ponents on a flight engine. The camera begins operating

just before liftoff and continues until the stage falls

into the ocean. It will monitor the operation of propel-

lant wrap-around lines, the gas generator, the heat ex-


changer, hydraulic actuator arms and flexible flame cur-

tains.

Nine tanks feed the eight H-1 engines. Clustered


in a circle about a large center tank 105 inches in diame-

ter (Jupiter size) are eight 70-inch diameter (Redstone

size) tanks.

The center tank and four outer ones contain liquid

oxygen, the alternate outer tanks hold kerosene fuel.

Kerosene tanks are pressurized by gaseous nitrogen carried

in spheres atop the tanks and the liquid oxygen tanks are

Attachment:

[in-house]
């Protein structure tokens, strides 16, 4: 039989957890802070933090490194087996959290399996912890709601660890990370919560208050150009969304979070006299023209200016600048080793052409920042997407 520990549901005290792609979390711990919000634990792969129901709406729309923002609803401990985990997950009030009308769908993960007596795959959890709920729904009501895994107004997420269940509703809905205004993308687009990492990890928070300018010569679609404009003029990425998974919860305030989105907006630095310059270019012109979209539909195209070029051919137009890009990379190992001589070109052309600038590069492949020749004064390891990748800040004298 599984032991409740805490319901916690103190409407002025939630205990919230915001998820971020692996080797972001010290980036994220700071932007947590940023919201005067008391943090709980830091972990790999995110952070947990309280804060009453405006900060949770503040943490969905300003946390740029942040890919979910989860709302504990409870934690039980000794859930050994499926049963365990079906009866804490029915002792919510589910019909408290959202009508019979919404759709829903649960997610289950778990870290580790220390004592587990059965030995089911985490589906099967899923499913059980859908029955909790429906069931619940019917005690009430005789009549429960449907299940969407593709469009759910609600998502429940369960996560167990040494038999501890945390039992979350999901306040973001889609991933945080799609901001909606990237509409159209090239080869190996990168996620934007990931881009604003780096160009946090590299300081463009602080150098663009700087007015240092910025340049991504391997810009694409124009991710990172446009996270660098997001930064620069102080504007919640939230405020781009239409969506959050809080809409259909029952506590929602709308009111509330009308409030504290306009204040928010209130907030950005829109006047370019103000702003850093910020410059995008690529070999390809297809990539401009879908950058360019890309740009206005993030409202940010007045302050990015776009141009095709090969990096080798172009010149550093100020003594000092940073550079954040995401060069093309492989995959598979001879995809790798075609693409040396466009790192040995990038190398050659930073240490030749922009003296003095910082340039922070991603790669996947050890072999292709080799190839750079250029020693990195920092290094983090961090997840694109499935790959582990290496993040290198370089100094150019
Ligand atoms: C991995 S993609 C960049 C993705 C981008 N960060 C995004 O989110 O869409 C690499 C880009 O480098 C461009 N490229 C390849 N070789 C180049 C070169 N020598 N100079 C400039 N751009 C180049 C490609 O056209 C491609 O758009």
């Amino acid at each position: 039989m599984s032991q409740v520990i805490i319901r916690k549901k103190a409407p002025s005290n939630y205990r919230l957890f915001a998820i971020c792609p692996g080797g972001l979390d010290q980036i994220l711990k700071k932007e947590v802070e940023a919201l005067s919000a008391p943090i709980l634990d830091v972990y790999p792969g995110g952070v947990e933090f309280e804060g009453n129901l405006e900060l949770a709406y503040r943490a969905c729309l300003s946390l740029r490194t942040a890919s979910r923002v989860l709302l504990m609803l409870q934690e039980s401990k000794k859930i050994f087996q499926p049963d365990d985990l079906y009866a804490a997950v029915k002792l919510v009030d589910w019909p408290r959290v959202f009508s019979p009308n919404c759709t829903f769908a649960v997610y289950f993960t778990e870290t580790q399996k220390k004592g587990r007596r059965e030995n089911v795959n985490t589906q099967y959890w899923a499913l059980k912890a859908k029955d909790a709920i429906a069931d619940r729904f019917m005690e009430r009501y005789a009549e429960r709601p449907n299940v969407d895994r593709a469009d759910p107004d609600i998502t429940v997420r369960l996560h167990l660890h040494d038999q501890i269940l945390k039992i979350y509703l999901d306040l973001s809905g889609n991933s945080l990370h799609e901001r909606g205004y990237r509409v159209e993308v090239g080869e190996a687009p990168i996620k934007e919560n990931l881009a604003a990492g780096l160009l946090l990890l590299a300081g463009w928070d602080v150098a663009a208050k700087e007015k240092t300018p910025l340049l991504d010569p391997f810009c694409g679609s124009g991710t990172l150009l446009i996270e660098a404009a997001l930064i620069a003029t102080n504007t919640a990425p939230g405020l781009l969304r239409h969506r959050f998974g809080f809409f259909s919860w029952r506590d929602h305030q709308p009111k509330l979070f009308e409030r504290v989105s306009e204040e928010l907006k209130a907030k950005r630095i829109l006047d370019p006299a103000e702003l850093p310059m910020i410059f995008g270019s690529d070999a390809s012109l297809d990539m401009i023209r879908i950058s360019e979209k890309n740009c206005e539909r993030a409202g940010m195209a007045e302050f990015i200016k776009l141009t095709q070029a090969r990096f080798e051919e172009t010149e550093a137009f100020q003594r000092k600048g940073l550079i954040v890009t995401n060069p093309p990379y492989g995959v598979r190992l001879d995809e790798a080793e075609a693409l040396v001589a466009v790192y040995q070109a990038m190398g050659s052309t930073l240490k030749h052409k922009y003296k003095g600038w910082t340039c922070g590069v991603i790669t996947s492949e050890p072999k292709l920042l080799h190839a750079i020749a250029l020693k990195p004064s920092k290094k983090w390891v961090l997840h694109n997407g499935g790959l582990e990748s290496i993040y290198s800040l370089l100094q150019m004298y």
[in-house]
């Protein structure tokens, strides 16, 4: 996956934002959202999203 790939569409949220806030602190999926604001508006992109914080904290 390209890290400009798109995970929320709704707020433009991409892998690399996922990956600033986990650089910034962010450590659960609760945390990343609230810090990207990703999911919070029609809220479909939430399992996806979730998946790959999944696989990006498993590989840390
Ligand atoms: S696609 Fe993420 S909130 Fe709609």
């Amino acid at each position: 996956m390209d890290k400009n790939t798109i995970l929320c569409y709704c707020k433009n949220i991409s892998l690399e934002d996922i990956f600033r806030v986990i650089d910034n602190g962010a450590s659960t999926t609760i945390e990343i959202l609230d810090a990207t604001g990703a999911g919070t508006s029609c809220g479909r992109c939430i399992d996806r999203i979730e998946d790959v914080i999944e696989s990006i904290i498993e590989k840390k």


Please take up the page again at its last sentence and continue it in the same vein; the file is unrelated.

pressurized by gaseous oxygen obtained by passing the

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liquid oxygen through heat exchangers that are part of

each engine package.

SA-6 propellant containers, as have all Block II

vehicle propellant containers, have been lengthened to

provide some 100,000 pounds of additional propellants,

At liftoff the LOX in the stage is approximately 600,000

pounds and the fuel load is about 250,000 pounds,

Each engine uses 737 pounds of propellant per sec-

ond and the total propellant consumption per second is

5,900 pounds. There are 320 valves and control devices

governing the propellant flow in the stage.

S-I's spider beam area, while structurally support-

ing the forward end of the stage, adapts the stage to the

S-IV and transmits thrust to the S-IV stage. This assem-


bly also provides mounting for retro rockets, film and

television cameras, a LOX/SOX (liquid oxygen/solid oxygen)

disposal system, which includes five sets of high pressure

pneumatic triplex spheres, and various measuring and con-

trol components.